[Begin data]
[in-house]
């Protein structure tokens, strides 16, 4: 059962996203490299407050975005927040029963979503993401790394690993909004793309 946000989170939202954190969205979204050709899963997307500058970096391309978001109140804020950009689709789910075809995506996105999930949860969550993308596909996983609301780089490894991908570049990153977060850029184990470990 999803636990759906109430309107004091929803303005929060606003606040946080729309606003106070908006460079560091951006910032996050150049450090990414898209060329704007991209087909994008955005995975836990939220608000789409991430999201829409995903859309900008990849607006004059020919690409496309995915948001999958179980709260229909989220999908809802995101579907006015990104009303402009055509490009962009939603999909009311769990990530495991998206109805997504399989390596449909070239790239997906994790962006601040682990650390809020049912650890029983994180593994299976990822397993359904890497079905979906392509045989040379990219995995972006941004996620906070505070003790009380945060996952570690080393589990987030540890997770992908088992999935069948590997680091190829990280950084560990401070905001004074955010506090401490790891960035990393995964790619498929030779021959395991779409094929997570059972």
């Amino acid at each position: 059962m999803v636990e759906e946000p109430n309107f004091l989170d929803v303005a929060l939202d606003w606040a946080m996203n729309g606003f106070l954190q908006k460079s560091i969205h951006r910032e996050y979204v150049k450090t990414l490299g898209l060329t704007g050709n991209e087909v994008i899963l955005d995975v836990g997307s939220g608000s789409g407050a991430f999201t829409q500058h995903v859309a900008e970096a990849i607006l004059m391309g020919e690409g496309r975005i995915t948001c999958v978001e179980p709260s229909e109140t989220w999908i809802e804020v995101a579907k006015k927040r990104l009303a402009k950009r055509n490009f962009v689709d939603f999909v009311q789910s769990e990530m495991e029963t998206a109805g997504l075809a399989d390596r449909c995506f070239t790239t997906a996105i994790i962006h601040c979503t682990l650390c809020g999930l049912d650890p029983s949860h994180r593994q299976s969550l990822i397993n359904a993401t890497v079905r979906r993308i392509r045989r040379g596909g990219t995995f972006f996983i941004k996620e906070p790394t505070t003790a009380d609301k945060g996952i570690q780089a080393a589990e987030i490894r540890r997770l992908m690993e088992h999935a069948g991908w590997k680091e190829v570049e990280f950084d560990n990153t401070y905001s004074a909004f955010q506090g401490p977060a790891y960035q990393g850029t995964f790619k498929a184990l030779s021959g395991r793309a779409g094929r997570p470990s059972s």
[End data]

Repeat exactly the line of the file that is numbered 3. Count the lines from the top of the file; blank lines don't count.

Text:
């Amino acid at each position: 059962m999803v636990e759906e946000p109430n309107f004091l989170d929803v303005a929060l939202d606003w606040a946080m996203n729309g606003f106070l954190q908006k460079s560091i969205h951006r910032e996050y979204v150049k450090t990414l490299g898209l060329t704007g050709n991209e087909v994008i899963l955005d995975v836990g997307s939220g608000s789409g407050a991430f999201t829409q500058h995903v859309a900008e970096a990849i607006l004059m391309g020919e690409g496309r975005i995915t948001c999958v978001e179980p709260s229909e109140t989220w999908i809802e804020v995101a579907k006015k927040r990104l009303a402009k950009r055509n490009f962009v689709d939603f999909v009311q789910s769990e990530m495991e029963t998206a109805g997504l075809a399989d390596r449909c995506f070239t790239t997906a996105i994790i962006h601040c979503t682990l650390c809020g999930l049912d650890p029983s949860h994180r593994q299976s969550l990822i397993n359904a993401t890497v079905r979906r993308i392509r045989r040379g596909g990219t995995f972006f996983i941004k996620e906070p790394t505070t003790a009380d609301k945060g996952i570690q780089a080393a589990e987030i490894r540890r997770l992908m690993e088992h999935a069948g991908w590997k680091e190829v570049e990280f950084d560990n990153t401070y905001s004074a909004f955010q506090g401490p977060a790891y960035q990393g850029t995964f790619k498929a184990l030779s021959g395991r793309a779409g094929r997570p470990s059972s």